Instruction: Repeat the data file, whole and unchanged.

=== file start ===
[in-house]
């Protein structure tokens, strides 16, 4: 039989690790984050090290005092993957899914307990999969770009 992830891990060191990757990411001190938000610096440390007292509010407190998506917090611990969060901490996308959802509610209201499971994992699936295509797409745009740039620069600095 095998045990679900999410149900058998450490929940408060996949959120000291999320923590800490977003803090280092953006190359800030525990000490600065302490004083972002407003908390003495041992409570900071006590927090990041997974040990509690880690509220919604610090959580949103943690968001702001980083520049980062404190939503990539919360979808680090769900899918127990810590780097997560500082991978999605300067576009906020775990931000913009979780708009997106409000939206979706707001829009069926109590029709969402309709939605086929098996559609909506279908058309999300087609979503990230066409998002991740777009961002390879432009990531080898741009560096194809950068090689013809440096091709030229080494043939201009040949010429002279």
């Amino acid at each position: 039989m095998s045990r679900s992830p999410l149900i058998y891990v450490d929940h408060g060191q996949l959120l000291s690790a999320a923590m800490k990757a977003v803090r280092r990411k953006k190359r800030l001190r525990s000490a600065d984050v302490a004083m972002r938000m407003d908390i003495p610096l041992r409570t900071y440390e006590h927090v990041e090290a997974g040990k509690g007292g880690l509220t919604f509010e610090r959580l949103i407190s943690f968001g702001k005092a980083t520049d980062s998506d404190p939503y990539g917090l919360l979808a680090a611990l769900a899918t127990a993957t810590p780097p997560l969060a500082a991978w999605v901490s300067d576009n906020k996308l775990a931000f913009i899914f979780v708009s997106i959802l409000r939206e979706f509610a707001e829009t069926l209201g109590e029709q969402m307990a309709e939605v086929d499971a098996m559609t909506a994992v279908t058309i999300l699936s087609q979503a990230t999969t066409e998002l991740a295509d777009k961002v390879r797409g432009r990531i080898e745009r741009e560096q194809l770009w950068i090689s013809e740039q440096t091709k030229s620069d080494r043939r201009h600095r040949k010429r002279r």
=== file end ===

[in-house]
């Protein structure tokens, strides 16, 4: 039989690790984050090290005092993957899914307990999969770009 992830891990060191990757990411001190938000610096440390007292509010407190998506917090611990969060901490996308959802509610209201499971994992699936295509797409745009740039620069600095 095998045990679900999410149900058998450490929940408060996949959120000291999320923590800490977003803090280092953006190359800030525990000490600065302490004083972002407003908390003495041992409570900071006590927090990041997974040990509690880690509220919604610090959580949103943690968001702001980083520049980062404190939503990539919360979808680090769900899918127990810590780097997560500082991978999605300067576009906020775990931000913009979780708009997106409000939206979706707001829009069926109590029709969402309709939605086929098996559609909506279908058309999300087609979503990230066409998002991740777009961002390879432009990531080898741009560096194809950068090689013809440096091709030229080494043939201009040949010429002279």
């Amino acid at each position: 039989m095998s045990r679900s992830p999410l149900i058998y891990v450490d929940h408060g060191q996949l959120l000291s690790a999320a923590m800490k990757a977003v803090r280092r990411k953006k190359r800030l001190r525990s000490a600065d984050v302490a004083m972002r938000m407003d908390i003495p610096l041992r409570t900071y440390e006590h927090v990041e090290a997974g040990k509690g007292g880690l509220t919604f509010e610090r959580l949103i407190s943690f968001g702001k005092a980083t520049d980062s998506d404190p939503y990539g917090l919360l979808a680090a611990l769900a899918t127990a993957t810590p780097p997560l969060a500082a991978w999605v901490s300067d576009n906020k996308l775990a931000f913009i899914f979780v708009s997106i959802l409000r939206e979706f509610a707001e829009t069926l209201g109590e029709q969402m307990a309709e939605v086929d499971a098996m559609t909506a994992v279908t058309i999300l699936s087609q979503a990230t999969t066409e998002l991740a295509d777009k961002v390879r797409g432009r990531i080898e745009r741009e560096q194809l770009w950068i090689s013809e740039q440096t091709k030229s620069d080494r043939r201009h600095r040949k010429r002279r």